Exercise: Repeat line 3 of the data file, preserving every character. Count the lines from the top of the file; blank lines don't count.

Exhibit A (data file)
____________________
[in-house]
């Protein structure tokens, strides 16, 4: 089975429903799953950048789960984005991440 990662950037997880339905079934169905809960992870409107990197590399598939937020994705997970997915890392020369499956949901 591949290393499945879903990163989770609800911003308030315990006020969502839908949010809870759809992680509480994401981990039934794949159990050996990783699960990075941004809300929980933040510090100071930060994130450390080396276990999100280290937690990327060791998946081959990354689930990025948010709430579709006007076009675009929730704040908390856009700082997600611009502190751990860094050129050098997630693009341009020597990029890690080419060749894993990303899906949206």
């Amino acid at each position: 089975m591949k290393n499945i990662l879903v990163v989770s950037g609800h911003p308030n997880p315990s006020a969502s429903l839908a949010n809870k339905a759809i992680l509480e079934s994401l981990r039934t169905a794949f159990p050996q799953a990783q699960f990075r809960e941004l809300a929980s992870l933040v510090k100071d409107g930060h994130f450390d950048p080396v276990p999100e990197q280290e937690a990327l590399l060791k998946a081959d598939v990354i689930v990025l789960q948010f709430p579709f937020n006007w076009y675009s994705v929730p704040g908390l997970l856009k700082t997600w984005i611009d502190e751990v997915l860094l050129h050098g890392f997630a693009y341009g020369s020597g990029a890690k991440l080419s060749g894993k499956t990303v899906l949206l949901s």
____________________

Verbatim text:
């Amino acid at each position: 089975m591949k290393n499945i990662l879903v990163v989770s950037g609800h911003p308030n997880p315990s006020a969502s429903l839908a949010n809870k339905a759809i992680l509480e079934s994401l981990r039934t169905a794949f159990p050996q799953a990783q699960f990075r809960e941004l809300a929980s992870l933040v510090k100071d409107g930060h994130f450390d950048p080396v276990p999100e990197q280290e937690a990327l590399l060791k998946a081959d598939v990354i689930v990025l789960q948010f709430p579709f937020n006007w076009y675009s994705v929730p704040g908390l997970l856009k700082t997600w984005i611009d502190e751990v997915l860094l050129h050098g890392f997630a693009y341009g020369s020597g990029a890690k991440l080419s060749g894993k499956t990303v899906l949206l949901s």